O. Henry is the pen name of American writer William Sydney Porter (September 11, 1862 – June 5, 1910). Porter’s 400 short stories are known for their wit, wordplay, characterization and the clever use of twist endings. A prolific writer, often turning out a story a week, he kept his real identity a secret as his fame as O. Henry grew. A failure at business, a spendthrift, and finally an alcoholic, he died in poverty on June 5, 1910.
11. Tennessee Williams
Thomas Lanier Williams III (March 26, 1911 – February 25, 1983), better known by the nickname Tennessee Williams, was a major American playwright of the twentieth century who received many of the top theatrical awards for his work. One of Williams’ most enduring works, Cat On A Hot Tin Roof, included references to elements of his life such as homosexuality, mental instability and alcoholism.
10. Dylan Thomas
Dylan Marlais Thomas (27 October 1914 – 9 November 1953) was a Welsh poet. He is regarded by many as one of the 20th century’s most influential poets. His best known works include “Under Milk Wood” and “Do not go gentle into that good night”. He liked to boast about his drinking and said: “An alcoholic is someone you don’t like, who drinks as much as you do.” Thomas’ health rapidly began to deteriorate as a result of his drinking; he was warned by his doctor to give up alcohol but he carried on regardless. On 3 November 1953, Dylan Thomas and Liz Reitell, celebrated his 39th birthday and the success of 18 Poems. On November 5, Dylan Thomas was quaffing a few beers with Liz Reitell at the White Horse Tavern, Greenwich Village, Manhattan, when he started to feel ill. He slipped in to a coma and died four days later.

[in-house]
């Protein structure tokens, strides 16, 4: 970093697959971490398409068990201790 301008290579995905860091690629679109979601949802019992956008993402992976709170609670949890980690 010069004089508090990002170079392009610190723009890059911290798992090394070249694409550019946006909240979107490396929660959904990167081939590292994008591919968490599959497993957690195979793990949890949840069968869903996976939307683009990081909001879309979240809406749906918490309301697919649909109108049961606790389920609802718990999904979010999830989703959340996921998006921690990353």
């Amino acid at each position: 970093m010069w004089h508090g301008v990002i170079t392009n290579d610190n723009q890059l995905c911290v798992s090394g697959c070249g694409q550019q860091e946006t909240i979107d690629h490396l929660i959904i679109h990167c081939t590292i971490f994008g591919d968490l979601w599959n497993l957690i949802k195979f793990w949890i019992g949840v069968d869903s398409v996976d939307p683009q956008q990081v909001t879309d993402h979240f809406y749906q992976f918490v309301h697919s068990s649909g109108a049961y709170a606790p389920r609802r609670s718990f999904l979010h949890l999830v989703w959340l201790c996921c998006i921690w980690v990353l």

9. Dorothy Parker